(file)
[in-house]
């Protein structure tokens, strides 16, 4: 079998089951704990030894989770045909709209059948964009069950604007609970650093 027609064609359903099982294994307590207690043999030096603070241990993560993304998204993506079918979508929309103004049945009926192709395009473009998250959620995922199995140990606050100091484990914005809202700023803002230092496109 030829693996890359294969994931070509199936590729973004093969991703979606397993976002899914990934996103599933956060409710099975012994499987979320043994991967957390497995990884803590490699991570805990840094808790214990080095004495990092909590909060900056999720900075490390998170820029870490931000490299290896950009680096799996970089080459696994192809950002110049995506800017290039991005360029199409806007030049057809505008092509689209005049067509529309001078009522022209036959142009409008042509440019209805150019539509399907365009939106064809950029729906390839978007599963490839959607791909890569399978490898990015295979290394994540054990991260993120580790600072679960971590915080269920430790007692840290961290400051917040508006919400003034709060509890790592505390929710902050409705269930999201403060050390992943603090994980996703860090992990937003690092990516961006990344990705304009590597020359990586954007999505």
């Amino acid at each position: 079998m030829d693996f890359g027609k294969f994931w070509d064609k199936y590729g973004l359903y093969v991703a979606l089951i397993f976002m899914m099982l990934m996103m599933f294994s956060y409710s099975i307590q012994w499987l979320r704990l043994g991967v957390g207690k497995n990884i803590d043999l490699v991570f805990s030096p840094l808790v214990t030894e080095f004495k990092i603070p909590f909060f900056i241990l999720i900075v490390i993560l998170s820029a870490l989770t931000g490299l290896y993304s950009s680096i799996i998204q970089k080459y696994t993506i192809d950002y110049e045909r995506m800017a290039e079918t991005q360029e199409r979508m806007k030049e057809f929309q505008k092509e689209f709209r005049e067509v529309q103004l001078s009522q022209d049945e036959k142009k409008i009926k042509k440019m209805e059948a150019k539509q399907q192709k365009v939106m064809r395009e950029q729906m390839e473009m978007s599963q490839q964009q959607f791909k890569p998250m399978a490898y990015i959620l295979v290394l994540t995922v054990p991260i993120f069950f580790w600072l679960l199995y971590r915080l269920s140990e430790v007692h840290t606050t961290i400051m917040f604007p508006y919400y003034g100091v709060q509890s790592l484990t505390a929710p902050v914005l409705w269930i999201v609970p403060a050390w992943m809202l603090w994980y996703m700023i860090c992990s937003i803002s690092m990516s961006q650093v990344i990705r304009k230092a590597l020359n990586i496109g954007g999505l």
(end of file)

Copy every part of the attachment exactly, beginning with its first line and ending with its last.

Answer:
[in-house]
């Protein structure tokens, strides 16, 4: 079998089951704990030894989770045909709209059948964009069950604007609970650093 027609064609359903099982294994307590207690043999030096603070241990993560993304998204993506079918979508929309103004049945009926192709395009473009998250959620995922199995140990606050100091484990914005809202700023803002230092496109 030829693996890359294969994931070509199936590729973004093969991703979606397993976002899914990934996103599933956060409710099975012994499987979320043994991967957390497995990884803590490699991570805990840094808790214990080095004495990092909590909060900056999720900075490390998170820029870490931000490299290896950009680096799996970089080459696994192809950002110049995506800017290039991005360029199409806007030049057809505008092509689209005049067509529309001078009522022209036959142009409008042509440019209805150019539509399907365009939106064809950029729906390839978007599963490839959607791909890569399978490898990015295979290394994540054990991260993120580790600072679960971590915080269920430790007692840290961290400051917040508006919400003034709060509890790592505390929710902050409705269930999201403060050390992943603090994980996703860090992990937003690092990516961006990344990705304009590597020359990586954007999505």
């Amino acid at each position: 079998m030829d693996f890359g027609k294969f994931w070509d064609k199936y590729g973004l359903y093969v991703a979606l089951i397993f976002m899914m099982l990934m996103m599933f294994s956060y409710s099975i307590q012994w499987l979320r704990l043994g991967v957390g207690k497995n990884i803590d043999l490699v991570f805990s030096p840094l808790v214990t030894e080095f004495k990092i603070p909590f909060f900056i241990l999720i900075v490390i993560l998170s820029a870490l989770t931000g490299l290896y993304s950009s680096i799996i998204q970089k080459y696994t993506i192809d950002y110049e045909r995506m800017a290039e079918t991005q360029e199409r979508m806007k030049e057809f929309q505008k092509e689209f709209r005049e067509v529309q103004l001078s009522q022209d049945e036959k142009k409008i009926k042509k440019m209805e059948a150019k539509q399907q192709k365009v939106m064809r395009e950029q729906m390839e473009m978007s599963q490839q964009q959607f791909k890569p998250m399978a490898y990015i959620l295979v290394l994540t995922v054990p991260i993120f069950f580790w600072l679960l199995y971590r915080l269920s140990e430790v007692h840290t606050t961290i400051m917040f604007p508006y919400y003034g100091v709060q509890s790592l484990t505390a929710p902050v914005l409705w269930i999201v609970p403060a050390w992943m809202l603090w994980y996703m700023i860090c992990s937003i803002s690092m990516s961006q650093v990344i990705r304009k230092a590597l020359n990586i496109g954007g999505l």